In 2013, UAM was bought by Keri Wright, who had been the company’s COO for several years. According to Kling, Wright was “responsible for the stratospheric growth and profitability of the company for the last ten years, and was really the one that put the company on the map. She’s a widely-recognized expert in this field. She’s smart, driven, disciplined, and tough,” he says. In 2014, Aviation Week acknowledged Wright as a “40 Under Forty” honoree. This past year, she was selected as “CEO of the Year” by Inside Memphis Business magazine.
UAM, itself, was recently included in Inc. Magazine’s Inc. 5000 Fastest Growing Companies list for 2015, having achieved a three-year growth rate of 430 percent. Kling says that UAM‘s future plans include some additional growth in Asia and that the company is particularly interested in looking for opportunities in China. “We’re also looking at some more expansion in Europe and possibly South America,” he adds.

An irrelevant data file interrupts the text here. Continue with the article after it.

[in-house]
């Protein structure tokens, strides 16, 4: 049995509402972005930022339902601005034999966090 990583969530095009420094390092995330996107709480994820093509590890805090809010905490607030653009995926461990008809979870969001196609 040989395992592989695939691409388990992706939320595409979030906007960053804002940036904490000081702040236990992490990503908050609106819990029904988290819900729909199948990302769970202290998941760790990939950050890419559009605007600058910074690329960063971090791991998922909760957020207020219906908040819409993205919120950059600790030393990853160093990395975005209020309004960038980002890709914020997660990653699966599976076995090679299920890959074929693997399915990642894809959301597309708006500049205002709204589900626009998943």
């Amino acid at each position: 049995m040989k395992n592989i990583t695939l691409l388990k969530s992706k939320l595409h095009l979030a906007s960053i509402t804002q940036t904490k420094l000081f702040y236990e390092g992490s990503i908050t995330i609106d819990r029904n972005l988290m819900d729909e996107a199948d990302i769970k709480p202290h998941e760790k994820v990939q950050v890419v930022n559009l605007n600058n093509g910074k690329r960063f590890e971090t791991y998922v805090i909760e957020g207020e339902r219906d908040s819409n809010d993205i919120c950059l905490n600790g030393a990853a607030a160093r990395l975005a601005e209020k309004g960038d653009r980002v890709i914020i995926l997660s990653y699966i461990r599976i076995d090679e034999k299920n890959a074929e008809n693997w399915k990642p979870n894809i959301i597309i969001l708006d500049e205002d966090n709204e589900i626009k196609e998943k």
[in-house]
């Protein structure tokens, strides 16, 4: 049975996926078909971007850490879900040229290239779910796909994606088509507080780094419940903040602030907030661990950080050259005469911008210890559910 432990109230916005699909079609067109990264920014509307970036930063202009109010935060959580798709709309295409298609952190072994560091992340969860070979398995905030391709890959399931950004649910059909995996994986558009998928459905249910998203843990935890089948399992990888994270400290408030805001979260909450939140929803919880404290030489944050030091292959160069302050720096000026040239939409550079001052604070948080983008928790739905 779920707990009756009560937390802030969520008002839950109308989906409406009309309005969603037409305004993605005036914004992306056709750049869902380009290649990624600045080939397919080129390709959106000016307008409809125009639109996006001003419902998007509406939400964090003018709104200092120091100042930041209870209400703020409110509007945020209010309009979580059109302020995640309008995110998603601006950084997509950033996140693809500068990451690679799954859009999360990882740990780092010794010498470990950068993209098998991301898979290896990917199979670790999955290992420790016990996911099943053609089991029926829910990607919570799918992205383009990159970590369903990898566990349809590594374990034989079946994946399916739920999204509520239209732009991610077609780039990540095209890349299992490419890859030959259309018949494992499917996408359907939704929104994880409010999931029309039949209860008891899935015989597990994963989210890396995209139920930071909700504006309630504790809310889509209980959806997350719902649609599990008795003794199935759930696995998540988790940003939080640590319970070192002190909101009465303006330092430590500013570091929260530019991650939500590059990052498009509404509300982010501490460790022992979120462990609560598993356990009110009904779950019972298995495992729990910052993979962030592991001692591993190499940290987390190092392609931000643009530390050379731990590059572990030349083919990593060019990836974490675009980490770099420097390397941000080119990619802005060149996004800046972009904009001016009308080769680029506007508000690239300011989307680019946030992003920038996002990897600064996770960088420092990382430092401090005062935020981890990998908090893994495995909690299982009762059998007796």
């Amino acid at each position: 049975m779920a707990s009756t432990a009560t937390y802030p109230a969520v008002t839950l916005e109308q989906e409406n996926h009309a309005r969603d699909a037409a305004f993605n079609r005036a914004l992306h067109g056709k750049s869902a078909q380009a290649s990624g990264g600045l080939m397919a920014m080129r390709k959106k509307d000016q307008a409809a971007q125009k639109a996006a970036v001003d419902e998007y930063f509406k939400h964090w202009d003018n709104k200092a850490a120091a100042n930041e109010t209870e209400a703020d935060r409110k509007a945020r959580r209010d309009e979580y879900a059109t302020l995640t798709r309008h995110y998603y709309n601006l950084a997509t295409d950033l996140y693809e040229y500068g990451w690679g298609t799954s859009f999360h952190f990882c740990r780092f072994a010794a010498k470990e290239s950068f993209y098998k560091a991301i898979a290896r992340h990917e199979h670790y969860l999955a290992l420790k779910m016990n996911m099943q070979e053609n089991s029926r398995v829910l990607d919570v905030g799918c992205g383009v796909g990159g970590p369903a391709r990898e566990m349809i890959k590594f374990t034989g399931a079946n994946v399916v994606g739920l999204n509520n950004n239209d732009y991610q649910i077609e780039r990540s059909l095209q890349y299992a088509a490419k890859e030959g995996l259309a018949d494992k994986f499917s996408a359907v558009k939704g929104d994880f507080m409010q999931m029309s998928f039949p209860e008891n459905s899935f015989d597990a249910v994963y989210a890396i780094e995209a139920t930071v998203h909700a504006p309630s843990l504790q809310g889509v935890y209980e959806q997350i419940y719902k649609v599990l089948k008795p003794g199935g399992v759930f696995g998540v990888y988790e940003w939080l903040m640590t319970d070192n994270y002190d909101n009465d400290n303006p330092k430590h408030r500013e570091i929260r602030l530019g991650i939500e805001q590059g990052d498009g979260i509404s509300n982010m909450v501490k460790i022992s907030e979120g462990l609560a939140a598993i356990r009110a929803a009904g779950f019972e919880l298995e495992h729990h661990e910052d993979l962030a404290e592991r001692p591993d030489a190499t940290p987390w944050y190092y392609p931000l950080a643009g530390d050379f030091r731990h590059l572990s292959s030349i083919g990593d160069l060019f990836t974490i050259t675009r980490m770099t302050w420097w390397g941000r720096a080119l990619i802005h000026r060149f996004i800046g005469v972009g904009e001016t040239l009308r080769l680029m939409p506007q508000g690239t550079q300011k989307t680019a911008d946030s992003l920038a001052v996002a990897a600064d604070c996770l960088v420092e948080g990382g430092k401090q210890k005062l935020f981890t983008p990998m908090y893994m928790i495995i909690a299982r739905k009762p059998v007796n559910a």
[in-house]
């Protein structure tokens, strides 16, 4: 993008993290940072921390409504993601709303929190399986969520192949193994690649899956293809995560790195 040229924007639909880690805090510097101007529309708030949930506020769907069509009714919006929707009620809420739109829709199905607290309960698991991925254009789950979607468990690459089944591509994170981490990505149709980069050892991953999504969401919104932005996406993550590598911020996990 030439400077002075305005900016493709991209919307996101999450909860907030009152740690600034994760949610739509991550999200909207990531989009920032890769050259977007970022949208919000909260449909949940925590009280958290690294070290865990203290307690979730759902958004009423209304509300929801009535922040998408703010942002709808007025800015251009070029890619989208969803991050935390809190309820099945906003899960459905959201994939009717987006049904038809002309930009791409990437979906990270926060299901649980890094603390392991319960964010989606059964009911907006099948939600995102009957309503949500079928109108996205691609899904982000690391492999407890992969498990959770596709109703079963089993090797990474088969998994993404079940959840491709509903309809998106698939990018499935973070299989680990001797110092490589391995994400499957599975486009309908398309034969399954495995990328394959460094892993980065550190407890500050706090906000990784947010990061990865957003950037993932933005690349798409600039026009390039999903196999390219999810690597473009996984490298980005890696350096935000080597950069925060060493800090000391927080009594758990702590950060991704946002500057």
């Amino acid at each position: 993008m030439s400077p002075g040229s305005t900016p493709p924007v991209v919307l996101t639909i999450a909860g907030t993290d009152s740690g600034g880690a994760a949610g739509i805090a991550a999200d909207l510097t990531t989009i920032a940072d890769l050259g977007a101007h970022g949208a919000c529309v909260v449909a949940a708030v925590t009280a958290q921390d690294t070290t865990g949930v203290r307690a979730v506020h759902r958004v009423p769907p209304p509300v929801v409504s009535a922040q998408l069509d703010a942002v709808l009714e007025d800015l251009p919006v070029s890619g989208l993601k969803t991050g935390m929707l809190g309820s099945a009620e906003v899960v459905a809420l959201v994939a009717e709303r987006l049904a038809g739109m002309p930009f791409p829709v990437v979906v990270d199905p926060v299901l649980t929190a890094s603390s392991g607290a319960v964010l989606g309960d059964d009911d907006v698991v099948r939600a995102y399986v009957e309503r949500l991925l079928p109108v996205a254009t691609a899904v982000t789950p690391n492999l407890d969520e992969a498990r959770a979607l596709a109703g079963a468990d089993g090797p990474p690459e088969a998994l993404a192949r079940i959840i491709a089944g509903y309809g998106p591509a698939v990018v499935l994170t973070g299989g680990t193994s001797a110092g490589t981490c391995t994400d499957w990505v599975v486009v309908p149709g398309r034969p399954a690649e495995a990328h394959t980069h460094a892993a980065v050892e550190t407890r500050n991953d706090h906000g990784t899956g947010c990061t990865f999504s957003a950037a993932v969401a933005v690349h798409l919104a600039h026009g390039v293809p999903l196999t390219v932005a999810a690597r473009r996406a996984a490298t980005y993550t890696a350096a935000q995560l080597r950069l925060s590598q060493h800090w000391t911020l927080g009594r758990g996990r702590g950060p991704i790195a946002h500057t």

When it comes to used cars, almost any corner business will do. However, when it comes to the used aircraft business, UAM and its 139 employees are clearly in a class by themselves. “We are the most experienced people in the world that do this,” states Kling. “We really are the experts. We wrote the book on a lot of this stuff.”
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AT A GLANCE
WHO: Universal Asset Management (UAM)
WHAT: Buyer, seller, manager, and recycler of commercial aviation assets
WHERE: Global headquarters in Memphis, Tennessee